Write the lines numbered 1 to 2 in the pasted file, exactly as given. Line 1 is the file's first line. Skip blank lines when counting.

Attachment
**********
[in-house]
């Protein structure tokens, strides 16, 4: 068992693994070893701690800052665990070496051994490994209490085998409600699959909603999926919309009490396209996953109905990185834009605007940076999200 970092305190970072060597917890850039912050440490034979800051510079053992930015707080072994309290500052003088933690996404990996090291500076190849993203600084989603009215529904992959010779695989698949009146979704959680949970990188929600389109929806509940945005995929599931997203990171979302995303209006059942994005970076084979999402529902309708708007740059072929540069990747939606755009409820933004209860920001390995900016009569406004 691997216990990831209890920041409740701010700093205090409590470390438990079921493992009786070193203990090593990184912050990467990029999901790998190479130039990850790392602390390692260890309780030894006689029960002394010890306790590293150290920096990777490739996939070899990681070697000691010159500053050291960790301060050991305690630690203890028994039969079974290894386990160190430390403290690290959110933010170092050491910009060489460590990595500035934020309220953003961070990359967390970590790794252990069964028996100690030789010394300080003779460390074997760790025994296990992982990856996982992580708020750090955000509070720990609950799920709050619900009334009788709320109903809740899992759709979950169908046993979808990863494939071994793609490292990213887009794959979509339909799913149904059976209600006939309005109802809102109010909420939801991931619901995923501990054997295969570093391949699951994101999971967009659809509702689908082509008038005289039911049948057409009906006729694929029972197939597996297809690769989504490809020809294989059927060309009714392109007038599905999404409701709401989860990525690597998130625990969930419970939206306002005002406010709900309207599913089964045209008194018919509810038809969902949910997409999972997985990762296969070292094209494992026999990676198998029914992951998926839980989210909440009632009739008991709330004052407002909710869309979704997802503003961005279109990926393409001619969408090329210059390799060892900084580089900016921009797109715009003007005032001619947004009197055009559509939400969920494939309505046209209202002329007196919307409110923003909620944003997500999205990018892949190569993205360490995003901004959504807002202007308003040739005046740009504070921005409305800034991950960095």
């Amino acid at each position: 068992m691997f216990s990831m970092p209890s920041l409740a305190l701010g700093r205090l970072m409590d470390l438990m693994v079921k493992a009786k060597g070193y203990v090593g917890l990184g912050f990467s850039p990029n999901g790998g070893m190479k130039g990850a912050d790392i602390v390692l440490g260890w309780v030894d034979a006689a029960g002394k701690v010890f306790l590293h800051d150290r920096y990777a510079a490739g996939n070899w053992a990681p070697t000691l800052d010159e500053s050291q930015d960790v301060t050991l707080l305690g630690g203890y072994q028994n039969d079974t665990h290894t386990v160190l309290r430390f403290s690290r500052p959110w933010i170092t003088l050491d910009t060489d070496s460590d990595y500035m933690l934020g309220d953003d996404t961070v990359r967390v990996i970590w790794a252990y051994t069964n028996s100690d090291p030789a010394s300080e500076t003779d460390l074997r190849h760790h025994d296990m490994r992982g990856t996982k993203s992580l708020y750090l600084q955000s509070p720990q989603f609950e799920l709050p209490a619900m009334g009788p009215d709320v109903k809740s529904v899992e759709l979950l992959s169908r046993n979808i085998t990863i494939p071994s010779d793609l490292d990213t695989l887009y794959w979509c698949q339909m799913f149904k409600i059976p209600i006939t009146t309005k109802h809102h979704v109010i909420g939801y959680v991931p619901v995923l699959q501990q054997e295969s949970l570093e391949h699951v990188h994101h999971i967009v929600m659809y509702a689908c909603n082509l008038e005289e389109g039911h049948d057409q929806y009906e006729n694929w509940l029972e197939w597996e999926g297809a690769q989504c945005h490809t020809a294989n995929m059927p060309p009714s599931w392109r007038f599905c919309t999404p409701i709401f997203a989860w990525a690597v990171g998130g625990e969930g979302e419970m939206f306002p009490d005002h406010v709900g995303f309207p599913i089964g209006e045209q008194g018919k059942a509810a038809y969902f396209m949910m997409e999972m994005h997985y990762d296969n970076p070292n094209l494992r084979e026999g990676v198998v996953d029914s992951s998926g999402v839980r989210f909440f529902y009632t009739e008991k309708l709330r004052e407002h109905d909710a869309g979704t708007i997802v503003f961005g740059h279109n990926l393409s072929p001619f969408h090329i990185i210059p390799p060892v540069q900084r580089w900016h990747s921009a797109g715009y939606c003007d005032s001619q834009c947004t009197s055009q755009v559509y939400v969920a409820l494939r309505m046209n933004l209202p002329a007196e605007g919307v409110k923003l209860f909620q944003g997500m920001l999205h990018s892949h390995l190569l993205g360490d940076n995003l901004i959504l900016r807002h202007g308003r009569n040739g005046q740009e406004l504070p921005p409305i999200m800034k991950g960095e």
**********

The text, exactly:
[in-house]
């Protein structure tokens, strides 16, 4: 068992693994070893701690800052665990070496051994490994209490085998409600699959909603999926919309009490396209996953109905990185834009605007940076999200 970092305190970072060597917890850039912050440490034979800051510079053992930015707080072994309290500052003088933690996404990996090291500076190849993203600084989603009215529904992959010779695989698949009146979704959680949970990188929600389109929806509940945005995929599931997203990171979302995303209006059942994005970076084979999402529902309708708007740059072929540069990747939606755009409820933004209860920001390995900016009569406004 691997216990990831209890920041409740701010700093205090409590470390438990079921493992009786070193203990090593990184912050990467990029999901790998190479130039990850790392602390390692260890309780030894006689029960002394010890306790590293150290920096990777490739996939070899990681070697000691010159500053050291960790301060050991305690630690203890028994039969079974290894386990160190430390403290690290959110933010170092050491910009060489460590990595500035934020309220953003961070990359967390970590790794252990069964028996100690030789010394300080003779460390074997760790025994296990992982990856996982992580708020750090955000509070720990609950799920709050619900009334009788709320109903809740899992759709979950169908046993979808990863494939071994793609490292990213887009794959979509339909799913149904059976209600006939309005109802809102109010909420939801991931619901995923501990054997295969570093391949699951994101999971967009659809509702689908082509008038005289039911049948057409009906006729694929029972197939597996297809690769989504490809020809294989059927060309009714392109007038599905999404409701709401989860990525690597998130625990969930419970939206306002005002406010709900309207599913089964045209008194018919509810038809969902949910997409999972997985990762296969070292094209494992026999990676198998029914992951998926839980989210909440009632009739008991709330004052407002909710869309979704997802503003961005279109990926393409001619969408090329210059390799060892900084580089900016921009797109715009003007005032001619947004009197055009559509939400969920494939309505046209209202002329007196919307409110923003909620944003997500999205990018892949190569993205360490995003901004959504807002202007308003040739005046740009504070921005409305800034991950960095």